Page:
“Alright,” Marrok stood up from his seat and went to the door. He stopped and turned back towards Major Lance. “Everything alright boss?”

“Yeah,” Lance grumbled, “fine.” Lance sat back in his chair. “Shut the door behind you please.” Marrok nodded in acknowledgement and did as he had been asked.

Back at his desk, Marrok could see just enough through Lance’s office window to know that he was on the phone with someone for several minutes. Shortly after this phone call, he had stepped into an adjoining office to speak with Captain Salvo, but it was a short conversation. Then Lance walked out of the building without so much as a word to anyone else. He had locked his office door, a sure sign he was going to be gone for longer than the day.

Marrok wanted to know where Major Lance was going, but more than that he wanted to catch Drake as he had been told to do. The problem was he had no idea where Drake had gone. Dr. Elder had said he would find out where the vampire was heading. It had been less than 24 hours, but maybe Elder had made some progress.

Elder’s phone rang several times before offering Marrok the option to leave a voicemail. Marrok hung up, he was too impatient to wait on the doctor. He rolled back from the desk, grabbed his suit coat and hat, and walked out the door into the parking lot. He was going back to Robert Lee.

Two and a half hours later, Marrok’s SUV rolled into Robert Lee for the second time. The town was just as dead as he had remembered it. It did not take him long to locate the vacant intersection where he had lost Drake on his previous visit. Marrok thought back to what he had read and his conversation with Dr. Elder about Drake’s supposed abilities. It was unlikely that Drake was familiar with the area, he must have teleported to somewhere close by. Maybe even somewhere visible from the intersection itself. Marrok pulled over and got out of the SUV. As far as he was concerned, his only responsibility was to find Drake even if it meant walking around the all but forgotten town all day.

Marrok walked up and down 4th Street with no luck. There was not even a remote leftover of a scent for him to find. Returning to the intersection, the only option left to search was south on Chadbourne Street. The Ranger began walking. It was an uncommon sight for a few onlookers as the brick tower of a man in a suit and hat strode down the empty street at a slow, seemingly lackadaisical pace. The sight became even less common to the few watching out their window as the Ranger turned his head and began wandering around the vacant park on the north side of the street. It was mostly uncut grass with a few trees sprouting up in the corners, but just a few steps into the unkept lot, there was a strange matted down section of grass. Someone had laid here for a little while, and then began walking west through the park. Marrok turned back towards the intersection, he could see where he had probably stood before when Drake had disappeared. This had to be the spot the fugitive had disappeared to. He knelt down and took in a deep, heavy breath. It was Drake alright. The scent of rot and blood was strong, even for being a few days old.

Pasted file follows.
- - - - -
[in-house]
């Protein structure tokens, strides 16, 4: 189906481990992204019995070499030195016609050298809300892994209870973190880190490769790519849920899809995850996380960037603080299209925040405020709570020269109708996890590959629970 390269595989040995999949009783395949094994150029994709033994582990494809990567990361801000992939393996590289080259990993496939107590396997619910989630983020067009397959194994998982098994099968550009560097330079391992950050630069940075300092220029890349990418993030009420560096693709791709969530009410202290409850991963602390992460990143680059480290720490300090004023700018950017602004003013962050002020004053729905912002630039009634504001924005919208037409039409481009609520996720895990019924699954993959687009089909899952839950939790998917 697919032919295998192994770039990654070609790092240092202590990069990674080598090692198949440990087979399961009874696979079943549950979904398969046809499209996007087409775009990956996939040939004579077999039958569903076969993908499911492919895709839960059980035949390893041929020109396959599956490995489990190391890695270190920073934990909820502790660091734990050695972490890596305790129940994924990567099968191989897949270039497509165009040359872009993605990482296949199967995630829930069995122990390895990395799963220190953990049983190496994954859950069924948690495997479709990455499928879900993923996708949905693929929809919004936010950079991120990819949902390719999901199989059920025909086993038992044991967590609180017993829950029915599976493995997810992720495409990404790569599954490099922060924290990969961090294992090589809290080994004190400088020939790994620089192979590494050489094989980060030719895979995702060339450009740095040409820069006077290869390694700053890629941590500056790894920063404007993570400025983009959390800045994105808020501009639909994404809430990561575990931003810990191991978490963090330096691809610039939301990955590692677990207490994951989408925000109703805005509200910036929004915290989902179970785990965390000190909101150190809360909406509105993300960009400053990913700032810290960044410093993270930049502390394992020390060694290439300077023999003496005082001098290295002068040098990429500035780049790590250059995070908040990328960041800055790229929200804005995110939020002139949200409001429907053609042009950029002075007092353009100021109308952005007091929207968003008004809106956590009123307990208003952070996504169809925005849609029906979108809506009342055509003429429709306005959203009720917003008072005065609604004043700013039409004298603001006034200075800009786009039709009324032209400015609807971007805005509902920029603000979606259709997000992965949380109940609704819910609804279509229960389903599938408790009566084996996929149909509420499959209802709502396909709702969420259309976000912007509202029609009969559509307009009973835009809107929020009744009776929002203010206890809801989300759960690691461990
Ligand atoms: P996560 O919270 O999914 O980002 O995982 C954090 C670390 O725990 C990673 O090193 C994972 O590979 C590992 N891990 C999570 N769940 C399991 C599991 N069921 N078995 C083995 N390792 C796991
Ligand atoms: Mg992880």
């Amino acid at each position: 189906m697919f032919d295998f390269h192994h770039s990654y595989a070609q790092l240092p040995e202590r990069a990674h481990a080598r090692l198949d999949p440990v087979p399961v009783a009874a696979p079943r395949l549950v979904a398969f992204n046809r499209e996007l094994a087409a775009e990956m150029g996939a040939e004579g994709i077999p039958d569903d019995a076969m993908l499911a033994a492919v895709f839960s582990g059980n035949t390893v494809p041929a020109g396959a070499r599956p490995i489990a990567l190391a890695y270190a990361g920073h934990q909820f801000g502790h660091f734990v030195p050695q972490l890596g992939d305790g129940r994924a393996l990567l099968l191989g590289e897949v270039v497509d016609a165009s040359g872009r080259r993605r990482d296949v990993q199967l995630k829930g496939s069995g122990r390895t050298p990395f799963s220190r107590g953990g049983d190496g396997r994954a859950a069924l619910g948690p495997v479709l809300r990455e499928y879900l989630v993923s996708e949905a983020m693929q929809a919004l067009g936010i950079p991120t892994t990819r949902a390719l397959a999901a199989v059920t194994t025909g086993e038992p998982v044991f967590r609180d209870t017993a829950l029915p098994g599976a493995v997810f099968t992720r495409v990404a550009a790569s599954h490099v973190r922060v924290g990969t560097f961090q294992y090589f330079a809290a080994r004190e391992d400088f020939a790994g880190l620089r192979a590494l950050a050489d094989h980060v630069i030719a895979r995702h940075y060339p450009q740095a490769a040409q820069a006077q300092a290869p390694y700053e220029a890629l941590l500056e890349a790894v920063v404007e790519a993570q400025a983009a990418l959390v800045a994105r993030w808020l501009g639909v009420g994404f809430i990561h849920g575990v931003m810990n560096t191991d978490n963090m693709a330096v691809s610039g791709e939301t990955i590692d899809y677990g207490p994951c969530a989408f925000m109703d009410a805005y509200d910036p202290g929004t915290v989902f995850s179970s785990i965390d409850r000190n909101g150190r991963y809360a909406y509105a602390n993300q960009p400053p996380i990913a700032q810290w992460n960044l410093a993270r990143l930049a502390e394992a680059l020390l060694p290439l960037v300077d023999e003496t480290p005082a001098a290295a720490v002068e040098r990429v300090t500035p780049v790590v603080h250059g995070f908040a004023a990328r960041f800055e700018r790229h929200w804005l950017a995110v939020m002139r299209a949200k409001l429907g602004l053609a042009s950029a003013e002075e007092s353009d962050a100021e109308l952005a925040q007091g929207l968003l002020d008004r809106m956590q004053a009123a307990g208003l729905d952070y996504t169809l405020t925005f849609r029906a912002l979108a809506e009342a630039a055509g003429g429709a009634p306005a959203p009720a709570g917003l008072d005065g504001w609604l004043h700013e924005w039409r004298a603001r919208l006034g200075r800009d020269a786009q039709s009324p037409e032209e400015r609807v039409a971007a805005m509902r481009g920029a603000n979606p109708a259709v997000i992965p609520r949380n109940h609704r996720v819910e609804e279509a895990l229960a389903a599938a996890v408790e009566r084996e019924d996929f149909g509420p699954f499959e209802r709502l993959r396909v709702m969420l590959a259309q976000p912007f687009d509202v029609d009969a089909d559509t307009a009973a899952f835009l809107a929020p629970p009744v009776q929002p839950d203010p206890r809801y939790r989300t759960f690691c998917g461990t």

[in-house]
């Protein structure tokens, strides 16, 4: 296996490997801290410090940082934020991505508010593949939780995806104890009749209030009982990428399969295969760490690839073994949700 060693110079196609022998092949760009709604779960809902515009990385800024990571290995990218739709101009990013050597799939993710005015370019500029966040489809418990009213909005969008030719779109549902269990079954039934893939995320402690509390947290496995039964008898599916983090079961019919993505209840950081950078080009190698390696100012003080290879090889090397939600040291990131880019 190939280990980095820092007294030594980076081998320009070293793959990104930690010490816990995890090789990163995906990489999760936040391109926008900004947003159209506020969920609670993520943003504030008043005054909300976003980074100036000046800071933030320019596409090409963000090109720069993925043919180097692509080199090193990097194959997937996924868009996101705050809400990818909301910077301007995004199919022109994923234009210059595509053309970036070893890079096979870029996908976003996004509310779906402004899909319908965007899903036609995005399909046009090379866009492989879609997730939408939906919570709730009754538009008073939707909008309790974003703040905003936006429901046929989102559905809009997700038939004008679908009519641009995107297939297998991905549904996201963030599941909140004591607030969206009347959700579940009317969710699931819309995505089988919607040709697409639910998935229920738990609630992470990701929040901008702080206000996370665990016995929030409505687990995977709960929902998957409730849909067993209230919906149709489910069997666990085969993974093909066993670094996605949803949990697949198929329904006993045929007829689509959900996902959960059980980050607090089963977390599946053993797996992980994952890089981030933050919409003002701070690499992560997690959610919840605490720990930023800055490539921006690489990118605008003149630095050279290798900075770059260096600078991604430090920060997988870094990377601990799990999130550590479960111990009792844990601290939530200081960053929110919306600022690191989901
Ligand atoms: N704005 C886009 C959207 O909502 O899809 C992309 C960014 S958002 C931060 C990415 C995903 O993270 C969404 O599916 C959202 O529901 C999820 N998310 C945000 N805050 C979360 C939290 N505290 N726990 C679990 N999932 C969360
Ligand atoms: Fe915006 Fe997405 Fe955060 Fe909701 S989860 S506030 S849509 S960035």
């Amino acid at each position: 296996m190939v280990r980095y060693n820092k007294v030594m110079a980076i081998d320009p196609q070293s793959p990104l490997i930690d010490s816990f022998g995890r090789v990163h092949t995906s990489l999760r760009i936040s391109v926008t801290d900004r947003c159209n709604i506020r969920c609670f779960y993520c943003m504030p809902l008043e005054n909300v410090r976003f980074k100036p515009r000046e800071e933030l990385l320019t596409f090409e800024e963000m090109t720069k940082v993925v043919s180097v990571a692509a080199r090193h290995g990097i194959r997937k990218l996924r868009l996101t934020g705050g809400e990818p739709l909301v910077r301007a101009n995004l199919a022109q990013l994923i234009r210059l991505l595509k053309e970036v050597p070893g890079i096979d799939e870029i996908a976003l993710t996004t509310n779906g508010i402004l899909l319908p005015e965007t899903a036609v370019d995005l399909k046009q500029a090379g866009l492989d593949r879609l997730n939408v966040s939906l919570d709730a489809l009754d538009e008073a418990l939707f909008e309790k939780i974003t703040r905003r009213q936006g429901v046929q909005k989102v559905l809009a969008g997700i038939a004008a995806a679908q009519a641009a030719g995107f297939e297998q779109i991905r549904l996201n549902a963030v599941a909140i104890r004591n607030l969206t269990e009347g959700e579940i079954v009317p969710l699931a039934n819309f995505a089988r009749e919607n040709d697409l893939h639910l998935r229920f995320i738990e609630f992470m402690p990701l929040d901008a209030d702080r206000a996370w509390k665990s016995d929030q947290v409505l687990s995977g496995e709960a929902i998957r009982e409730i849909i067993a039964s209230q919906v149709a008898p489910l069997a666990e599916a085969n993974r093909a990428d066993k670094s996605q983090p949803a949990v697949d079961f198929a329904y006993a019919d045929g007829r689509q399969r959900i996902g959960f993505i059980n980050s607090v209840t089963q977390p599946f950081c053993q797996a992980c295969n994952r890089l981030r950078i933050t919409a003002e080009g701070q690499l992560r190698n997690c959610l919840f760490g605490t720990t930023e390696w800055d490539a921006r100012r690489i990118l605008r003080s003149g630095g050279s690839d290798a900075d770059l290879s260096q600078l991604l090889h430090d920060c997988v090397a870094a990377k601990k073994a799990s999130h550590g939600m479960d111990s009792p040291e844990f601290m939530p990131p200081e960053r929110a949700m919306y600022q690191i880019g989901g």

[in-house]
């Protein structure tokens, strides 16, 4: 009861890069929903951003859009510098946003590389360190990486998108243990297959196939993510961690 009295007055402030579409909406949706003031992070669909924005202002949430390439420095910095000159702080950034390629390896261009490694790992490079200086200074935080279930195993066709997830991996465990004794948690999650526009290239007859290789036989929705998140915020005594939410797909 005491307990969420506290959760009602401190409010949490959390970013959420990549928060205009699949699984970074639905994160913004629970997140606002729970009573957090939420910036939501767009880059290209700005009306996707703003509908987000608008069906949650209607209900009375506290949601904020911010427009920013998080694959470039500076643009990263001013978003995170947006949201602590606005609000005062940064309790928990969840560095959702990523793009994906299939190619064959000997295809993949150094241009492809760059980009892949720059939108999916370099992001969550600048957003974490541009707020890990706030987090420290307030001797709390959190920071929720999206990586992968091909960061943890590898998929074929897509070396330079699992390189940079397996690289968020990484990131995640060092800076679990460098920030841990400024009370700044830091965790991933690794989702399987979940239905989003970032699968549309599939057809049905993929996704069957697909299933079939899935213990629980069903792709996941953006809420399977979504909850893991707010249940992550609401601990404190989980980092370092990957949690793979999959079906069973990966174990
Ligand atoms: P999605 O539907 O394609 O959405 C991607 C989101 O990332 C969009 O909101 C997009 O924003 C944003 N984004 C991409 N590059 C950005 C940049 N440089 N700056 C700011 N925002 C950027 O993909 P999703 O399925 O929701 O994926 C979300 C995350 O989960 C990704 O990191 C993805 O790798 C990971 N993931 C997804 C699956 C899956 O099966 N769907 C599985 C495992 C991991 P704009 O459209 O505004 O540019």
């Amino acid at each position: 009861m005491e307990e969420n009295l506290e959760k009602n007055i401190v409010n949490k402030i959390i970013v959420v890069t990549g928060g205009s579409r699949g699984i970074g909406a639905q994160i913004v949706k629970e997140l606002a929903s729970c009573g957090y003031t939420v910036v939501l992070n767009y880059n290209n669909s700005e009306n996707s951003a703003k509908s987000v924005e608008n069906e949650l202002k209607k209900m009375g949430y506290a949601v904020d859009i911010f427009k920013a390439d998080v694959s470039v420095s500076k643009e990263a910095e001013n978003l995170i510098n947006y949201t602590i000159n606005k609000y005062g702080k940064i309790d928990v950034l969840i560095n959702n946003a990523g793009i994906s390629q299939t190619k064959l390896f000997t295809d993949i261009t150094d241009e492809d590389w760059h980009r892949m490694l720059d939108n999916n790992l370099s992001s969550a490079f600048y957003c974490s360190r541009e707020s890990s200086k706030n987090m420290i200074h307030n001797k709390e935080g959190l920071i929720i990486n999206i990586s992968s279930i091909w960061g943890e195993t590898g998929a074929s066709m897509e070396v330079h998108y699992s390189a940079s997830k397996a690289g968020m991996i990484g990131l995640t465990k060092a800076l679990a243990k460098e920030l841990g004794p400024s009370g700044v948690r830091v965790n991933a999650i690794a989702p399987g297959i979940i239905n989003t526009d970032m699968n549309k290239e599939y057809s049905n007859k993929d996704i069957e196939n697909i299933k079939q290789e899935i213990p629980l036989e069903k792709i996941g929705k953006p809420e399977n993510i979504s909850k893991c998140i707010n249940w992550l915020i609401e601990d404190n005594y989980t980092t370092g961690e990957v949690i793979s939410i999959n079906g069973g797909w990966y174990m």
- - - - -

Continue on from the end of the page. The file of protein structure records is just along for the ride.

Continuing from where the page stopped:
Marrok began following the scent. His pace was a brisk one and his breathing was purposefully heavy as he heaved in Drake’s dirty scent and walked along. The trail went south through the small park, entering the wood line on what could barely have been considered a dirt road. The ad hoc road led him to what may have passed for a bridge and he found himself crossing the Colorado River and then turning westward. The trees in this area were without leaves and there was more sage brush than trees as he continued walking. Drake’s trail led Marrok back onto a makeshift road that weaved through the dead trees and bushes, passing by a small, dirty green pond, and stretching further south and west. He recognized that he was paralleling a paved road, he could see the cars going by in either direction to his left. The vampire’s scent led him across a star-shaped intersection of several dirt roads and finally to a road which was paved. The trail turned north and Marrok found himself in an RV park on the southern shoreline of a lake.

Drake had wondered from side to side through the RV park, he had been looking for something. A way out, a car perhaps. The scent ended at a vacated site, freshly vacant though. The stench of gasoline and sewage and burnt logs was still detectable. Site number seventeen. Marrok looked around and quickly located what appeared to be the park’s office. It was a small square structure with a deck and a sign above the door that read, “South Shore RV Park” in neon red. Marrok was not particularly familiar with the economics and business of running an RV park, but he thought as he read the sign that this was just under the average of establishments for campers.

Marrok walked through the door and a small bell rang overhead, alerting the yet to be seen attendant of his presence. The counter was straight ahead and unoccupied. The remaining three walls were filled with last minute purchases for campers to make. Small gasoline jugs, lighters, a freezer section of various burgers, brats, and the like. A few clothing items hung sporting an image of the place’s neon red sign from outside. The floor was old hardwood, possibly reclaimed from a deck somewhere nearby. The walls were similarly built. The place felt like an old cowboy cabin put together with whatever had been handy.